Many people are drawn to the unique and unearthly appearance of the elusive and mysterious Monotropa uniflora, Ghost Pipe. Unfortunately, stands of these beautiful creatures are being over-harvested by the curious every year.
Ghost Pipe, also known as Indian Pipe, Corpse Plant, and Fit plant, is a plant devoid of chlorophyll, which is why it has a pale, waxy appearance. It is so fragile that a mere touch can cause the flower to turn black, shrivel and die before it has a chance to pollinate.
This plant cannot photosynthesize. Rather, it depends on trees and fungi – very specific trees and fungi – to live. Its roots contain fungi that require a bed of decaying leaves to enable connection to the roots of nearby conifers. The sugars from the conifers are the food source, via the fungi, for the Ghost Pipe. So in actuality, this plant requires the presence of a trinity of beings to survive: fungi, conifers for their sugars, and deciduous trees for their rotting leaf drop. Given the complexity of the relationships between the Ghost Pipe, the fungi and the trees, it will not survive if you try to transplant it.
Let me say that again in a slightly different way: By attempting to transplant this rare plant you are actually killing it, as you cannot possibly replicate the growing conditions it needs to survive.
In the 6 years I’ve been studying this plant locally and tracking its growth I’ve noticed an alarming reduction in its numbers. You may say, “Well there’s so much of it where I am, it won’t matter if I harvest a little bit.”
To those of you who say that I ask, “What will happen to the plant if everyone who walks by it says that?”
Yes, gentle reader, I’m speaking directly to you, imploring you on behalf of this beautiful plant to stop before you pick it. Think for a bit. Ask yourself some hard questions:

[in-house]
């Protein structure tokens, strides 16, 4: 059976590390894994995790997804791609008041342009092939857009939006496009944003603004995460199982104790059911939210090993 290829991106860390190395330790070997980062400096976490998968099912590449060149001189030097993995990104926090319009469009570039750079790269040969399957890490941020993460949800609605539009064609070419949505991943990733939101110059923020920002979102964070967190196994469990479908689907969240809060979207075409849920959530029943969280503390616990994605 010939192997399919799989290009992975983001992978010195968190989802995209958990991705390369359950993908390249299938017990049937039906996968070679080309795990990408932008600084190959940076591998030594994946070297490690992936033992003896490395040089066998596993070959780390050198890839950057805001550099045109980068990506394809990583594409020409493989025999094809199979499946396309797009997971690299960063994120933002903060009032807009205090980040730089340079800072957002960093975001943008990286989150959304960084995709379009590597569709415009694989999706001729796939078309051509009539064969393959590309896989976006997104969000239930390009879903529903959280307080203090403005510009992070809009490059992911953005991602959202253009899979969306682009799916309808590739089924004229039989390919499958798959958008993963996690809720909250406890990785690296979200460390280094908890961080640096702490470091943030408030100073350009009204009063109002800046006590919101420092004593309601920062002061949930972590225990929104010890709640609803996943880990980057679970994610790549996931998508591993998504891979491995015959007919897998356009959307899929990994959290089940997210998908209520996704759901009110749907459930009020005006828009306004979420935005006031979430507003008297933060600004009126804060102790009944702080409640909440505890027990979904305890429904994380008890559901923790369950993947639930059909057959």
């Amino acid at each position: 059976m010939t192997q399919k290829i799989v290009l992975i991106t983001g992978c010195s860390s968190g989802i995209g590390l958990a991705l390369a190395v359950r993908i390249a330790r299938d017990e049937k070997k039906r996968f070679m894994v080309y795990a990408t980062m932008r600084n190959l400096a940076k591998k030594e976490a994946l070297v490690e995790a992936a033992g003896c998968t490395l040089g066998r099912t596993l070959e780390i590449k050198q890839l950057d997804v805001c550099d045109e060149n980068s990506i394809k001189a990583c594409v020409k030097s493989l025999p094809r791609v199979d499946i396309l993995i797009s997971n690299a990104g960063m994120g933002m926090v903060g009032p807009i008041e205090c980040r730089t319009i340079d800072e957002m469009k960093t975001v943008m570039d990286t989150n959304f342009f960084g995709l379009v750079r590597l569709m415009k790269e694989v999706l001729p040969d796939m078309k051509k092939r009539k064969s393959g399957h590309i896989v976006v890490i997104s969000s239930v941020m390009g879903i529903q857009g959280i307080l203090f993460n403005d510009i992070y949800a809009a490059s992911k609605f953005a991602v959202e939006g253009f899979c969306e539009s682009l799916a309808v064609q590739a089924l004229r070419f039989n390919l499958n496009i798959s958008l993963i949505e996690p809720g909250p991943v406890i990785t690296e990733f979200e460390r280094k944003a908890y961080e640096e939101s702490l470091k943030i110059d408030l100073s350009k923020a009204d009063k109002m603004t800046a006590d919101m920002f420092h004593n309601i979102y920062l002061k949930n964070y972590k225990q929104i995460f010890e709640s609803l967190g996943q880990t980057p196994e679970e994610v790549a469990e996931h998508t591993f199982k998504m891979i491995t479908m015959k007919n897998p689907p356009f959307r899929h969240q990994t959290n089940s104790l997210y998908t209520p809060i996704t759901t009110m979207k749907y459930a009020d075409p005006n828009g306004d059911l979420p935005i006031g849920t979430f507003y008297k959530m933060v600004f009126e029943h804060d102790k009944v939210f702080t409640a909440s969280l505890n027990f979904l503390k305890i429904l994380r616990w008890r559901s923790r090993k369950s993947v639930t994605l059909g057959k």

- Why do you want to harvest this plant? What is your intent?
- How will you use it?
- Have you tried every other available option for whatever you’re treating?
I’ve had people tell me they’ve harvested pounds of this plant. That’s right. POUNDS. I’ve had people contact me after they’ve harvested copious amounts of it, asking me to help them make it into something, what exactly they aren’t sure, nor are they clear on how they will use whatever they make with it.
Please understand, if you were an experienced clinical herbalist with a thriving, enormous herbal practice seeing many clients on a regular basis it would still take you YEARS to go through the amount of tincture you could make from a pound of this plant. In the very long time it would take you to use all the tincture from that one pound of plant material, the area that was overharvested would likely still not recover.
It’s extremely disturbing to witness a beloved plant that I consider one of my strongest allies mistreated in this way by well meaning individuals. It’s even more upsetting to me to realize that I inadvertently enabled this behavior by writing a previous post about how to use this plant. In a very real way, I feel that I’ve betrayed someone close and dear to me.
I thought if someone was drawn to this plant, it was because they too felt the same sense of respect and deep reverence that I feel for Ghost Pipe.
I was wrong.
The plant paid the price.
I am fiercely protective of those I love, and make no mistake, that extends most especially to my plant allies, as they cannot advocate for themselves. At my request, my previous article is no longer available. I will not help decimate its numbers nor will I continue to enable misuse, however inadvertent that misuse may be.
My answer to anyone asking how to use this plant is that one can learn much from a plant meditation or shamanic journey to the spirit of the Ghost Pipe while not harming the plant itself, and I do encourage working with the plant in this sustainable, reasonable way. Given the spiritual nature of Ghost Pipe, this is in fact the best way to work with this plant.
Meditate while sitting next to the plant, being mindful of its fragility by not touching it. Invite the spirit of Ghost Pipe into your journey or meditation and ask what lessons it has for you as well as what it needs from you. The answers may be surprising.
When you finish your meditation, thank the plant for the lessons. Offer it a gift – tobacco is traditional. Know that once you’ve connected with a plant spirit through meditation or a shamanic journey, that connection will remain with you. You can re-visit the plant spirit through any subsequent meditation, regardless of where you are in relation to the actual physical presence of the plant.
But please, do not pick this plant. Give it a break. It’s just trying to survive.